IN the aftermath of Hurricane Dorian, crime was a major concern for residents of Abaco. There were fears over looting, fears over inadequate policing with officers not going out at night with no power meaning no lights on the streets.
It is disheartening to say the least to discover that residents are still having problems with burglaries and a lack of police response all these months on.
It is nearly 11 months since Hurricane Dorian passed – yet to hear the residents of Elbow Cay, you would think we were still in the throes of its immediate aftermath.
Homeowners are finding themselves the victims of burglaries – generators taken, and other expensive items – and when they try to report it, there’s no one there.
“We have no one to report it to,” said the manager of Elbow Cay Properties, Hilary Thompson, who oversees 60 properties. “There’s just no presence on the island. Normally you’ll file a police report and they would come and check it out, we just don’t have any of that.”
Chief Superintendent Wendell Smith disagrees, saying complaints from residents are dealt with in a timely manner – but that’s not the experience of residents.
One of the problems may be that officers are being sent to the area on a rotation basis rather than having officers who know and are based in the area over a period of time, someone who residents can recognise and know who to approach.
Whatever the source of the problem, residents are feeling out in the cold – and they’ve been there for far too long.
Another resident pointed out that the area has a huge second home market – which contributes a lot to the local economy. If owners feel their homes are not secure, they may just pack up and go elsewhere. That’s goodbye to that economic contribution.
Chief Supt Smith could perhaps be a bit more pro-active. Perhaps he could go and meet these residents for themselves, and ensure that their concerns are heard – and addressed.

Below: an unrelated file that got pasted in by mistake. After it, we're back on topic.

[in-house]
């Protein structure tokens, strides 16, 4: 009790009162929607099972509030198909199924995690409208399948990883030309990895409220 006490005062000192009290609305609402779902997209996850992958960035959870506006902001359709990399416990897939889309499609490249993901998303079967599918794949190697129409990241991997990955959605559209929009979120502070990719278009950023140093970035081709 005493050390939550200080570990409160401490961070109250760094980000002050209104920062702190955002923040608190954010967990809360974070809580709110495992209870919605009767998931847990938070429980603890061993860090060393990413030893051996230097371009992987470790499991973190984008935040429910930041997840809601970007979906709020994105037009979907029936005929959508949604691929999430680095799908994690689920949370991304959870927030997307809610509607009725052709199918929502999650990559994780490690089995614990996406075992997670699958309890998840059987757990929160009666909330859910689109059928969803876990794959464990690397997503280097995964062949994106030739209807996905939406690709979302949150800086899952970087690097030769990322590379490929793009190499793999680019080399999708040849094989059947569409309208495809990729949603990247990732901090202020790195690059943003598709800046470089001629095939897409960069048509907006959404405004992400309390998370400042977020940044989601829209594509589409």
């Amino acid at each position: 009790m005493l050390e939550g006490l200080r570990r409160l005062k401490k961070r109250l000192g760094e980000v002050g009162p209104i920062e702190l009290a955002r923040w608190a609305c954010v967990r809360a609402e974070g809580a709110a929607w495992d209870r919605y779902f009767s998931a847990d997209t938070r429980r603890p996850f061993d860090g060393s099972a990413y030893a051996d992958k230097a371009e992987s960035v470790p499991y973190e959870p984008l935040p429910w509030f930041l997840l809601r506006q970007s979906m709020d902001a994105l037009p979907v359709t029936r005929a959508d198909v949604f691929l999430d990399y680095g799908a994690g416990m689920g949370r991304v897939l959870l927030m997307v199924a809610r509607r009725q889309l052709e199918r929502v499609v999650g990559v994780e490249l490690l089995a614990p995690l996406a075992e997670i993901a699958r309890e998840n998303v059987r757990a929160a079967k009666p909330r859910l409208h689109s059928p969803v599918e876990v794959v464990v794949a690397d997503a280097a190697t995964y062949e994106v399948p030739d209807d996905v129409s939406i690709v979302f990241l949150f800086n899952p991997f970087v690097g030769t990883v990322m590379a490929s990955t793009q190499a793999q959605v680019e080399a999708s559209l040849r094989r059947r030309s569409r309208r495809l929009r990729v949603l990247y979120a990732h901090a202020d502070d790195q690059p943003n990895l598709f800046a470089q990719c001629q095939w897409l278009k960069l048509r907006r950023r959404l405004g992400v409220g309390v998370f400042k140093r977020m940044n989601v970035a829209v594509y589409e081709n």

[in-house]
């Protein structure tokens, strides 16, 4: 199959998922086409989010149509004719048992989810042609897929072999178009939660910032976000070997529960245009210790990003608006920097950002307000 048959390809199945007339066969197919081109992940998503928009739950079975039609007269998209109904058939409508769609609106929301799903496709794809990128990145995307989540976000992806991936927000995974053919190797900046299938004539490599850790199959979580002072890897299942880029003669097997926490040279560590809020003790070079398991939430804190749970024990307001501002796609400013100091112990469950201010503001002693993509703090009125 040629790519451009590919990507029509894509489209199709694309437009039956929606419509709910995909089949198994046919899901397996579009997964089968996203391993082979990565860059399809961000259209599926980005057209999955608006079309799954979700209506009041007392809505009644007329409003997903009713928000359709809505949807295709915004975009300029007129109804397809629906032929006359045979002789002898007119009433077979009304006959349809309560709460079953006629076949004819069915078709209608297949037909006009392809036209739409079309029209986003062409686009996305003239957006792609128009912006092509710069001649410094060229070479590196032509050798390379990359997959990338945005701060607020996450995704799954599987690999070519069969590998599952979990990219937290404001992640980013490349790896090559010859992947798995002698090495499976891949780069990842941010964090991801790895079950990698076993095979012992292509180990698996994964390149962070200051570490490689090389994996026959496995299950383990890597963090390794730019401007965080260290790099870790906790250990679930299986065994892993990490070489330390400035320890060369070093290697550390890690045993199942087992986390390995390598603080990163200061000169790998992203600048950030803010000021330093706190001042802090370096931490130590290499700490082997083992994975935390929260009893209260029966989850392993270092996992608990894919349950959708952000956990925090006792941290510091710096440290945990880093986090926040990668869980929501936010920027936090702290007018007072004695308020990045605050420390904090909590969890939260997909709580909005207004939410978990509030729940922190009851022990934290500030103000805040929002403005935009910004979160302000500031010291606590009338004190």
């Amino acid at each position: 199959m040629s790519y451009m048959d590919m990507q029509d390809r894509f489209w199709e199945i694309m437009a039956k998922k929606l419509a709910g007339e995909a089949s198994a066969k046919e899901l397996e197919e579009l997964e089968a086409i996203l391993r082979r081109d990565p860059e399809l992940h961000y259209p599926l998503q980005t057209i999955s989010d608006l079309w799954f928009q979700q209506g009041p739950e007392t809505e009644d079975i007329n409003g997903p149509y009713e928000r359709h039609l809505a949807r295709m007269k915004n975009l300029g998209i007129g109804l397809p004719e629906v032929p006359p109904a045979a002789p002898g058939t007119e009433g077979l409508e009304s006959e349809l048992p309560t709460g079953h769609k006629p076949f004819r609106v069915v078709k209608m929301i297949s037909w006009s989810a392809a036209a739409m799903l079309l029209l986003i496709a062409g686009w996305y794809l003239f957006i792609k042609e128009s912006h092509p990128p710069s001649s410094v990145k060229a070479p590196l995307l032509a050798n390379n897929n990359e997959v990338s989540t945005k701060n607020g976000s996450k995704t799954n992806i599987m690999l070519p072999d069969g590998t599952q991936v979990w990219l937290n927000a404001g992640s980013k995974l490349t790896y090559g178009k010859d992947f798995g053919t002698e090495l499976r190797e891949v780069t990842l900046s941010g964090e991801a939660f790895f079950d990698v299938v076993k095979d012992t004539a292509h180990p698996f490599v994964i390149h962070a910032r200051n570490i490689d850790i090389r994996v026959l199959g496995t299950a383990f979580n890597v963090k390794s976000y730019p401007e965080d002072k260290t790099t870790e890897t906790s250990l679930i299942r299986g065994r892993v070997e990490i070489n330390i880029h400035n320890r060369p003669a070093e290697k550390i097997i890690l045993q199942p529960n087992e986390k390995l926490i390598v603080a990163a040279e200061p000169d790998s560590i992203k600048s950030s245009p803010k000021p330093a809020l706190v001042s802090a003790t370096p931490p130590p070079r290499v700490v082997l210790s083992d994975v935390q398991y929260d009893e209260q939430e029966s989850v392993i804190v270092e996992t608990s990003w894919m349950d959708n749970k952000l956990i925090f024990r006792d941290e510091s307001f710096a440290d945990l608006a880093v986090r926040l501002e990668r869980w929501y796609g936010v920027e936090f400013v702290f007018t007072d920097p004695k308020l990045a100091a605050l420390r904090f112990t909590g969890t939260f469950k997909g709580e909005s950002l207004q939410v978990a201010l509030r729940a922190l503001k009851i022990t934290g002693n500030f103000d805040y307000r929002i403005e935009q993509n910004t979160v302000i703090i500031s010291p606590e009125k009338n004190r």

The survivors of Hurricane Dorian have had quite enough to put up with – let’s not leave them abandoned any longer.
When the price isn’t right
The insurance industry is, it appears, at a crossroads. Hurricane Dorian has put sharply into focus the problems with large swathes of properties completely uninsured and the remainder bearing the cost in premiums for reconstruction.
We all know how the insurance business works – you spread the risk across a wide number of customers to keep the premiums affordable. But in Dorian, half of the properties were uninsured, and the rest? Well, as Tom Duff says in Tribune Business today, you can’t keep on jacking up the rates of those who are insured. The higher the rates go, the fewer that can afford them, and the fewer that can afford them, well… up the rates go again.
It’s a conundrum for the industry, and COVID-19 has been the hammer blow on top. Mr Duff says the industry has to get creative – we shall see just how easy that is to manage. We suspect it’ll be a tough challenge indeed.
One thing for sure, as we look at the prospect of another tropical storm this weekend, hurricane season isn’t going away. The government cannot afford to bail everyone out every time there is a major storm. We already saw the small size of payouts for uninsured houses from the government compared to the cost to rebuild.
We face a tough time economically ahead, with the shrinkage of the economy due to COVID-19 bringing tourism to a juddering halt. But if the insurance industry does manage to be creative, and can offer ways to help – remember that we all need a safety net from time to time.